June 30, 1998
THE PEOPLE OF THE STATE OF ILLINOIS, PLAINTIFF-APPELLEE,
LARRY CARTER, DEFENDANT-APPELLANT.
The opinion of the court was delivered by: Justice Wolfson
APPEAL FROM THE CIRCUIT COURT OF COOK COUNTY.
HONORABLE VINCENT BENTIVENGA, JUDGE PRESIDING.
A jury found Larry Carter (Carter) guilty of three varieties of cocaine possession. It turns out the charge of possession of a controlled substance with intent to deliver within 1,000 feet of a school is fatally defective. Both sides agree. That conviction must be reversed.
The issue we are left with when we review the remaining possession charges is what to do about the State's evidence and comments concerning the presence of schoolchildren and prior police familiarity with the defendant.
We conclude the conviction for possession of a controlled substance with intent to deliver should be reversed. However, we affirm the conviction for possession of a controlled substance and remand that cause for resentencing.
On August 7, 1996, a two-count information was filed against Larry Carter. In count I Carter was charged with possession of a controlled substance (cocaine) with intent to deliver "within 1000 feet of the real property comprising a school." In count II, Carter was charged with possession of a controlled substance (the same cocaine as in count I) with intent to deliver.
The case was tried before a jury.
Chicago police officer Steven Bocconcelli testified he was a tactical officer for the 23rd District. On May 9, 1996, he was assigned to monitor a corner at the intersection of Ainslie and Kenmore Avenues. At about 8:30 p.m. that evening Bocconcelli began surveillance from an alleyway located about 150 feet away from the intersection. Using binoculars, the officer observed the activity occurring on the corner. Officers Timothy Glen and Nick Spencer were positioned nearby in an unmarked police car, providing back-up for Officer Bocconcelli.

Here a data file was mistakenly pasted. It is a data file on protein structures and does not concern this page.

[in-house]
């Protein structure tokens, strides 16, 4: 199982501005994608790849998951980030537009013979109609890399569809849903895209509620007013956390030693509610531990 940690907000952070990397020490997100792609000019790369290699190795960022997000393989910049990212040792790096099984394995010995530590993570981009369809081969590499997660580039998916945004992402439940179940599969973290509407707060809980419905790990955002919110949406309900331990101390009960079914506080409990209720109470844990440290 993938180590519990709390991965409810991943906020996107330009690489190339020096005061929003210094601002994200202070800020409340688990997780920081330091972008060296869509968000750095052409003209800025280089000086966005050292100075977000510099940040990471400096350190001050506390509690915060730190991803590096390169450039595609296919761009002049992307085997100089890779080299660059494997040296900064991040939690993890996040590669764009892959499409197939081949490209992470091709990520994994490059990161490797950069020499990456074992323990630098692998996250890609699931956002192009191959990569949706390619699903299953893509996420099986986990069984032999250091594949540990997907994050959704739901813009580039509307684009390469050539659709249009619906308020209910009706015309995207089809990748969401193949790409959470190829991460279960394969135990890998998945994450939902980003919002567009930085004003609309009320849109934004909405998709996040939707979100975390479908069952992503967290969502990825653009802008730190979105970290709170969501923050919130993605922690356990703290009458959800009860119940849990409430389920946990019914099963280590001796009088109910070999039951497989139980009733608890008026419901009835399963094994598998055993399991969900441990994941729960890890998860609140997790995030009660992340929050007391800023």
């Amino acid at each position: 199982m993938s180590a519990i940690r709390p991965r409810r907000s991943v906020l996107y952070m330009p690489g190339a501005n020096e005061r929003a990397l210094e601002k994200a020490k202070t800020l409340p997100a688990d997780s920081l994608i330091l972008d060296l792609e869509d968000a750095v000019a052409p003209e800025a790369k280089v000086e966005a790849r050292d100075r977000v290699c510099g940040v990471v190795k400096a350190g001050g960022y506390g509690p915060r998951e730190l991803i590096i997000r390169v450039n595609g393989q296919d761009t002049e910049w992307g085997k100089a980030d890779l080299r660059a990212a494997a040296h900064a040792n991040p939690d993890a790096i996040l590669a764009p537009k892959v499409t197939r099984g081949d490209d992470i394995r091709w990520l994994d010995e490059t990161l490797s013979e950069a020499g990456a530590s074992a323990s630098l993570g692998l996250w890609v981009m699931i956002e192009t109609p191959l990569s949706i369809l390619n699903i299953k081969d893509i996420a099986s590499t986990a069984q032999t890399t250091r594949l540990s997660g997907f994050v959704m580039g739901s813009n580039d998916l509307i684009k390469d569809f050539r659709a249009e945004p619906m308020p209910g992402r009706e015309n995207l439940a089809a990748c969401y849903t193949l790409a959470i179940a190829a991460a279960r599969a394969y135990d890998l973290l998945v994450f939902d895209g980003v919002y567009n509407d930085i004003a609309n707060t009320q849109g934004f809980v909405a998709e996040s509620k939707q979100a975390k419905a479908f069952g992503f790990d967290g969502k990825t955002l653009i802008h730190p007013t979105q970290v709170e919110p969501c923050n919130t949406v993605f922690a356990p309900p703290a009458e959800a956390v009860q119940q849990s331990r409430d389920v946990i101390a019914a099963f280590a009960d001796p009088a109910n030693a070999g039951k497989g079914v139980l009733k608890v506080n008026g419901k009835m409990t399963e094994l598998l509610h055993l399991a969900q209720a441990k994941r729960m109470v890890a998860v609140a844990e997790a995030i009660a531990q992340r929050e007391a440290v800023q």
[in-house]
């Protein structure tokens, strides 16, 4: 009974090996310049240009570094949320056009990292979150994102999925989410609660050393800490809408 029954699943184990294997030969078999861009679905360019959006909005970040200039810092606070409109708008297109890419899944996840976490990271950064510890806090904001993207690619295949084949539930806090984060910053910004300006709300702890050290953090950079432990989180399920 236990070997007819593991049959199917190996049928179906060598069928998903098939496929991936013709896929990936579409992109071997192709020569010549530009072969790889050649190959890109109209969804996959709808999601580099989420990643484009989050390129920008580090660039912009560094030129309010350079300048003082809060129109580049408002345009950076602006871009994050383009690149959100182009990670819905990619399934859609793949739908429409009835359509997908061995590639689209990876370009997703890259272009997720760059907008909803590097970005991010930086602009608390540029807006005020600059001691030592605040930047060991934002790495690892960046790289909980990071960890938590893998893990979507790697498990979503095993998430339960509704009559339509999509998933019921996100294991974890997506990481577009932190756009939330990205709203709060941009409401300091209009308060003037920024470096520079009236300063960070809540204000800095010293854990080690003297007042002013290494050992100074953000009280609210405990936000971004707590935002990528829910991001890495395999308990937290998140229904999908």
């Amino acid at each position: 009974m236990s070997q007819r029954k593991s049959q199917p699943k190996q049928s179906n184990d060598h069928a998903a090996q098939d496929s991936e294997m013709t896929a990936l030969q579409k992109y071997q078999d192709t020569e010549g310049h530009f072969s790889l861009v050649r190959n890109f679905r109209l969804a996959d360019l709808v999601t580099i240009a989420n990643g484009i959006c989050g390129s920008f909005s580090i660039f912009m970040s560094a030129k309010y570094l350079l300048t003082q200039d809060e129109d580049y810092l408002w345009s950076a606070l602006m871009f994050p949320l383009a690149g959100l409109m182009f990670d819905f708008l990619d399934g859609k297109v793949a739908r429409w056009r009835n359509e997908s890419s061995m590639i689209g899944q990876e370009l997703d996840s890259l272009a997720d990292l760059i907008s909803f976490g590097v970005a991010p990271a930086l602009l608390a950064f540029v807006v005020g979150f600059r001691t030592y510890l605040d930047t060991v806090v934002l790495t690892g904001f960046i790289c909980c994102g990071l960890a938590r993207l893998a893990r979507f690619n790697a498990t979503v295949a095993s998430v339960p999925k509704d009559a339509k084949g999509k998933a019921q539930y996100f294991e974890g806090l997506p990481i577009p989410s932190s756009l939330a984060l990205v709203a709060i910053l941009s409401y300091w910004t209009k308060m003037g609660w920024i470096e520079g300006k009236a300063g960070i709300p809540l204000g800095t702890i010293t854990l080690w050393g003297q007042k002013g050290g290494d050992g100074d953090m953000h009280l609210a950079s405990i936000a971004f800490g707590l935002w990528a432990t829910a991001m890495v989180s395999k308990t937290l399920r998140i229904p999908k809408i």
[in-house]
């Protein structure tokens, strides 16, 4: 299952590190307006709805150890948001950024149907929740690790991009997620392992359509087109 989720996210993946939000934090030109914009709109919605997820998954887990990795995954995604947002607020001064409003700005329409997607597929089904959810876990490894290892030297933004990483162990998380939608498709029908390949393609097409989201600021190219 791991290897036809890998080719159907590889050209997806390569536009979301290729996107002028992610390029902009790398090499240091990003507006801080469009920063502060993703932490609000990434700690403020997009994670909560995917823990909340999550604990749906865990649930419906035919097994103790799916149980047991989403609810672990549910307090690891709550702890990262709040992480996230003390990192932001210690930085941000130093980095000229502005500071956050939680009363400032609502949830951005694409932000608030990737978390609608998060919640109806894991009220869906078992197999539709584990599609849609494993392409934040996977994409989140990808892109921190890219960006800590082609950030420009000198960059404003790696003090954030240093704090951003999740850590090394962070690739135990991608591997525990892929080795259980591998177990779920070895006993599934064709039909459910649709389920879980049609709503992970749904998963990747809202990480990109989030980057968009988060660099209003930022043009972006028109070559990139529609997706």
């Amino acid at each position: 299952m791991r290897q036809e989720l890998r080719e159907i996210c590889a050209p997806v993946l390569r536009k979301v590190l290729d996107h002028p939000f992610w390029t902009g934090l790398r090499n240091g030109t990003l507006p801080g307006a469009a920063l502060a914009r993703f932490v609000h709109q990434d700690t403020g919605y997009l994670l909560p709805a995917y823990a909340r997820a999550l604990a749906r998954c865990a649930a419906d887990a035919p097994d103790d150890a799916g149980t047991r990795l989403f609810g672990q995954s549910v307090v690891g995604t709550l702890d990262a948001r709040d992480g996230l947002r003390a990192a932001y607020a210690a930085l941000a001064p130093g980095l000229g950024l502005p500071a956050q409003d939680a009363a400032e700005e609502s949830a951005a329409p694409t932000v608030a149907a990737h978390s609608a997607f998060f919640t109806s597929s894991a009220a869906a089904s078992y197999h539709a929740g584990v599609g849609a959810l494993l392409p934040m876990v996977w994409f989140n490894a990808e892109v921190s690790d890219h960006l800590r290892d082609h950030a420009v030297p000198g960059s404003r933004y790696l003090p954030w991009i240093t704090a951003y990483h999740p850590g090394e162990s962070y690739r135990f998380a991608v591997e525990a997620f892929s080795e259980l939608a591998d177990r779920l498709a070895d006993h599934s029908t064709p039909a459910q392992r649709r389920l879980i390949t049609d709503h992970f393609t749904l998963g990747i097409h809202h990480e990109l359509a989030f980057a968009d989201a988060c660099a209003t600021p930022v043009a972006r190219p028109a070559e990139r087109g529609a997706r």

Officer Bocconcelli said he saw a man wearing a green shirt and dark-colored jeans standing on the corner. This man, later identified as defendant Larry Carter, was approached by a young black man. After a brief conversation, the man handed Carter what appeared to be a single bill of U.S. currency. Carter then reached into a plastic bag he was holding in his left hand and gave the man a small plastic packet.
Shortly after the first man walked away, a second young man approached Carter and the same type of exchange took place. Officer Bocconcelli testified, based on his experience as a police officer, he believed Carter was selling drugs.
Officer Bocconcelli radioed his two back-up officers to pick him up. The officers drove to the alleyway. Officer Bocconcelli got in the car. All three officers drove to the corner of Ainslie and Kenmore. They got out of the car.
Officer Bocconcelli and his partners approached the defendant. Bocconcelli testified:
"As we approached Officer Glenn [sic] says, that is Larry Carter. *** As I approached, I said, Larry, I just saw you do two drug deals."
Officers Glen and Spencer also testified at trial. Officer Glen confirmed that he had been on duty the evening of May 9, 1996, and assigned to act as back-up for a surveillance being performed by Officer Bocconcelli. Officer Glen said he recognized the man "as Larry Carter" as soon as he drove up to the corner of Ainslie and Kenmore. He told Officer Bocconcelli that the man's name was Larry Carter: "I let him know that was Larry Carter."
Officer Glen also testified that when Bocconcelli told Carter he was being watched, Carter dropped a plastic bag and took off running. Officer Glen said he ran after Carter, apprehended him, and placed him under arrest. A search incident to Carter's arrest revealed Carter was wearing a pager. Carter also had $34 in U.S. currency, consisting of one $20 bill, one $10 bill and four $1 bills.
Both Officers Glen and Spencer testified regarding the steps they took to inventory the items recovered from Carter, including the plastic bag retrieved by Officer Bocconcelli. They said the plastic bag contained 13 smaller plastic packets which held a white, rock-like substance believed to be crack cocaine.